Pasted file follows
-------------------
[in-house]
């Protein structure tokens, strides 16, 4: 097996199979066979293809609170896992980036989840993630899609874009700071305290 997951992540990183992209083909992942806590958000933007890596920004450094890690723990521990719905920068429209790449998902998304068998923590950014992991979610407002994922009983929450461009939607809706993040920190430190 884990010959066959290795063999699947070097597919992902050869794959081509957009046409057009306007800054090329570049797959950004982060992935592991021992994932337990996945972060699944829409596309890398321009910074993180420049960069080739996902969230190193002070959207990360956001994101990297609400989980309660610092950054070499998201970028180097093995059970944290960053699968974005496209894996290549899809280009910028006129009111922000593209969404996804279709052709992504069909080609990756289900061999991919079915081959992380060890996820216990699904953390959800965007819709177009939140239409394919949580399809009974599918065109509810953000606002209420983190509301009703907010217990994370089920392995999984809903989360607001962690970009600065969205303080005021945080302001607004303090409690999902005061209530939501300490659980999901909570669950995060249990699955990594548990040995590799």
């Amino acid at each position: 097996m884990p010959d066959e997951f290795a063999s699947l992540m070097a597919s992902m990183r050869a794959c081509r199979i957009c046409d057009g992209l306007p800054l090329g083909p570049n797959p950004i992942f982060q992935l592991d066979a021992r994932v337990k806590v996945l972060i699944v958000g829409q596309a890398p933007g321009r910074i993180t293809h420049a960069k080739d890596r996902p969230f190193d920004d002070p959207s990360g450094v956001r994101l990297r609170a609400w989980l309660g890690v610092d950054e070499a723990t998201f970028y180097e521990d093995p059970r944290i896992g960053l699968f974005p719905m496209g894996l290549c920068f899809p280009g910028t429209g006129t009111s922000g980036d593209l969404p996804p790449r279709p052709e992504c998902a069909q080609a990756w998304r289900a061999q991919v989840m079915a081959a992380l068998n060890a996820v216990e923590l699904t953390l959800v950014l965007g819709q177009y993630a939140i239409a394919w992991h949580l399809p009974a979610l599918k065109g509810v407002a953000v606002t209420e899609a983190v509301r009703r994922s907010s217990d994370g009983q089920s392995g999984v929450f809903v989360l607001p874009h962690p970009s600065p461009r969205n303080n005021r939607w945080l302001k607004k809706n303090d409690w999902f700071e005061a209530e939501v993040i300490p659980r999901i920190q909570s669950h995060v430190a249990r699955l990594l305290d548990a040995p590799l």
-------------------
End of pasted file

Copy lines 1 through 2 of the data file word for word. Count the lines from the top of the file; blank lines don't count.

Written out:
[in-house]
């Protein structure tokens, strides 16, 4: 097996199979066979293809609170896992980036989840993630899609874009700071305290 997951992540990183992209083909992942806590958000933007890596920004450094890690723990521990719905920068429209790449998902998304068998923590950014992991979610407002994922009983929450461009939607809706993040920190430190 884990010959066959290795063999699947070097597919992902050869794959081509957009046409057009306007800054090329570049797959950004982060992935592991021992994932337990996945972060699944829409596309890398321009910074993180420049960069080739996902969230190193002070959207990360956001994101990297609400989980309660610092950054070499998201970028180097093995059970944290960053699968974005496209894996290549899809280009910028006129009111922000593209969404996804279709052709992504069909080609990756289900061999991919079915081959992380060890996820216990699904953390959800965007819709177009939140239409394919949580399809009974599918065109509810953000606002209420983190509301009703907010217990994370089920392995999984809903989360607001962690970009600065969205303080005021945080302001607004303090409690999902005061209530939501300490659980999901909570669950995060249990699955990594548990040995590799």